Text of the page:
thirteen ways of looking at the arrest of henry louis gates, jr.

(1 comment)
July 25, 2009
Thirteen Ways of Looking at the Arrest of Henry Louis Gates, Jr.
I.
From half a mile away
In Central Square
Where police still hang
After headquarters moved
Because they are called here eventually
And they like that Italian place I go to.

II.
The unused tricycle.
And the occupied holding cell.

III.
If he really said
"I'll speak to you your momma outside,"
That would be the best part.

IV.
On top of a hill called "Class"
Looking at another hill called "Race."
Or the other way around.
It is hard to tell which hill is higher.

V.
Chapter 272, Section 53
Once applied
To "rogues and vagabonds."
It now merely threatens
"Common railers and brawlers."

VI.
Everyone should be afraid of the police.
Even though no one should have to be.

VII.
Amy lived on Ware St.
She sat in my living room
Describing how well Skip dresses
How he smiles at strangers.
That southern thing.

VIII.
Andy had never heard of Gates.
But knows one of the cops
Who showed up in a news photo.

IX.
A Cambridge cop once yelled
Because I came too close
To an exploded manhole.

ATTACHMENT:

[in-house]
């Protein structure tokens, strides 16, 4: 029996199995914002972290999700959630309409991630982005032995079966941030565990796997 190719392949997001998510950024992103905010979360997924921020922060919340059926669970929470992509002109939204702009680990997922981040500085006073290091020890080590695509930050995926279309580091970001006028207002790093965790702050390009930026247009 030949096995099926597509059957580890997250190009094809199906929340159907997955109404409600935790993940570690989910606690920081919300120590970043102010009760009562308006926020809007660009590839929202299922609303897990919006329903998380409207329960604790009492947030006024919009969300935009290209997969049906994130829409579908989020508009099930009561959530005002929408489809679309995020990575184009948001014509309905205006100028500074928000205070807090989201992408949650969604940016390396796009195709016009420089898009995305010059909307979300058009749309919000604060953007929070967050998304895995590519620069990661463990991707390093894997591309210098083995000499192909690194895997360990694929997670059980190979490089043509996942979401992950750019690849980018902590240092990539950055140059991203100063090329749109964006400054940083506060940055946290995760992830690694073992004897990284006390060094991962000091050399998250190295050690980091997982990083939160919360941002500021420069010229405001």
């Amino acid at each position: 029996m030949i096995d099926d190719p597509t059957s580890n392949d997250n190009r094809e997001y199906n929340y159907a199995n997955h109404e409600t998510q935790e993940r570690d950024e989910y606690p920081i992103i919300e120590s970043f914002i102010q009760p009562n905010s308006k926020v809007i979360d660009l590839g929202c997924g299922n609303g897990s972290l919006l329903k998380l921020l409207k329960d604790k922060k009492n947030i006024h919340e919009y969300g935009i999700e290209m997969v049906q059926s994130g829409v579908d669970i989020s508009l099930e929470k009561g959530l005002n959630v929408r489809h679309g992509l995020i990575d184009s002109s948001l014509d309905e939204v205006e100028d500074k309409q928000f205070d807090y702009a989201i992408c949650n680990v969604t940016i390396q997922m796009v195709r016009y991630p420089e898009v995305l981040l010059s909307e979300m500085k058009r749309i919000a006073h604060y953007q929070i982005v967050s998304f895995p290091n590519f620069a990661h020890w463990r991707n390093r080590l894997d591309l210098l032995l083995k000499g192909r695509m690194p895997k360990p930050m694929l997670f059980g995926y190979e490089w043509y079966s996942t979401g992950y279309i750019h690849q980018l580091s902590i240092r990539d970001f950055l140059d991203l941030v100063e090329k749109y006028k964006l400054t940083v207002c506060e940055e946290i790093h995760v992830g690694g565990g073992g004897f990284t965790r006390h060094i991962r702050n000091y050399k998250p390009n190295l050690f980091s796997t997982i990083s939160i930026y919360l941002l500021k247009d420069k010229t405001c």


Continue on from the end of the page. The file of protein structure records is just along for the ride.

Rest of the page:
Then, deferentially,
"I'm sorry. I don't want you to get hurt."

X.
Melissa Harris Lacewell
thought you should know
#SkipGates...likes white folks.

XI.
If you yell at a cop in my part of Cambridge
It is usually okay.
As long as you are homeless
And intoxicated.
Or crazy.

XII.
Malcolm X. asked
What do you call a black man with a Ph.D.?
In Cambridge, you call him a rock star.
Some people do, anyway.

XIII.
I too have had
Just-got-back-from-Asia jet lag.
It makes you crazy.

With all due apologies.

--from Ayun's LiveJournal. So brilliant! And so right about the "yo mama" line!


"The Butterfly Effect" was a pretty good flick! Kind of like an extended Twilight Zone episode.
"First there is a time when we believe everything, then for a little while we believe with discrimination, then we believe nothing whatever, and then we believe everything again - and, moreover, give reasons why we believe."
--Georg Christoph Lichtenberg
The IKEA catalog, strangely soothing and hypnotic- all those idyllic scenes painted in words. Are those real apartments done up, or sets?